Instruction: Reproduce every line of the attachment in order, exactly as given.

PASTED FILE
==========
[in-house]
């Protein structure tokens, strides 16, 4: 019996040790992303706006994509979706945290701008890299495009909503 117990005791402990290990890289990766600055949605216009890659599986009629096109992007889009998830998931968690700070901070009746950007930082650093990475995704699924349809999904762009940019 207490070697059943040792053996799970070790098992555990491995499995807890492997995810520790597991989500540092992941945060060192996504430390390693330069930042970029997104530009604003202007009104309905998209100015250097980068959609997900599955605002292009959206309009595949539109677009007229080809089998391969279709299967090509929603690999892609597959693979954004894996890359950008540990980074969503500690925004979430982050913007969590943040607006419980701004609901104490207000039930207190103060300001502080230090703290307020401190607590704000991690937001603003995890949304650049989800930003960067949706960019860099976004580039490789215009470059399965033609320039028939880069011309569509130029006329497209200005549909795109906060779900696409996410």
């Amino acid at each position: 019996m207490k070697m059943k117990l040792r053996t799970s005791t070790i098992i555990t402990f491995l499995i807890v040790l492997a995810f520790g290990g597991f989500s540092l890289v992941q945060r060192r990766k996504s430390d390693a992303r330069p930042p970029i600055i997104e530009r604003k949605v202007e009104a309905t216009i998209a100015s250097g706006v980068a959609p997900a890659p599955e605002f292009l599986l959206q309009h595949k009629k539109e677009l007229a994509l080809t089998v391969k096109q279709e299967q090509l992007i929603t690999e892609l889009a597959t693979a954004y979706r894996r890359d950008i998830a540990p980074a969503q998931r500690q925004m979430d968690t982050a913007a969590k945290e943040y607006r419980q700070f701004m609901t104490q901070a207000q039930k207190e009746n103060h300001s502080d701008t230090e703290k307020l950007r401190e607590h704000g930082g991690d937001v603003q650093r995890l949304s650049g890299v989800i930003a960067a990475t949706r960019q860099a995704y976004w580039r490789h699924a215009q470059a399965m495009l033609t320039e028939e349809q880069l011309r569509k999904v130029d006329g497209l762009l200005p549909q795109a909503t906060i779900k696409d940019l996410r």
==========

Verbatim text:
[in-house]
């Protein structure tokens, strides 16, 4: 019996040790992303706006994509979706945290701008890299495009909503 117990005791402990290990890289990766600055949605216009890659599986009629096109992007889009998830998931968690700070901070009746950007930082650093990475995704699924349809999904762009940019 207490070697059943040792053996799970070790098992555990491995499995807890492997995810520790597991989500540092992941945060060192996504430390390693330069930042970029997104530009604003202007009104309905998209100015250097980068959609997900599955605002292009959206309009595949539109677009007229080809089998391969279709299967090509929603690999892609597959693979954004894996890359950008540990980074969503500690925004979430982050913007969590943040607006419980701004609901104490207000039930207190103060300001502080230090703290307020401190607590704000991690937001603003995890949304650049989800930003960067949706960019860099976004580039490789215009470059399965033609320039028939880069011309569509130029006329497209200005549909795109906060779900696409996410």
């Amino acid at each position: 019996m207490k070697m059943k117990l040792r053996t799970s005791t070790i098992i555990t402990f491995l499995i807890v040790l492997a995810f520790g290990g597991f989500s540092l890289v992941q945060r060192r990766k996504s430390d390693a992303r330069p930042p970029i600055i997104e530009r604003k949605v202007e009104a309905t216009i998209a100015s250097g706006v980068a959609p997900a890659p599955e605002f292009l599986l959206q309009h595949k009629k539109e677009l007229a994509l080809t089998v391969k096109q279709e299967q090509l992007i929603t690999e892609l889009a597959t693979a954004y979706r894996r890359d950008i998830a540990p980074a969503q998931r500690q925004m979430d968690t982050a913007a969590k945290e943040y607006r419980q700070f701004m609901t104490q901070a207000q039930k207190e009746n103060h300001s502080d701008t230090e703290k307020l950007r401190e607590h704000g930082g991690d937001v603003q650093r995890l949304s650049g890299v989800i930003a960067a990475t949706r960019q860099a995704y976004w580039r490789h699924a215009q470059a399965m495009l033609t320039e028939e349809q880069l011309r569509k999904v130029d006329g497209l762009l200005p549909q795109a909503t906060i779900k696409d940019l996410r």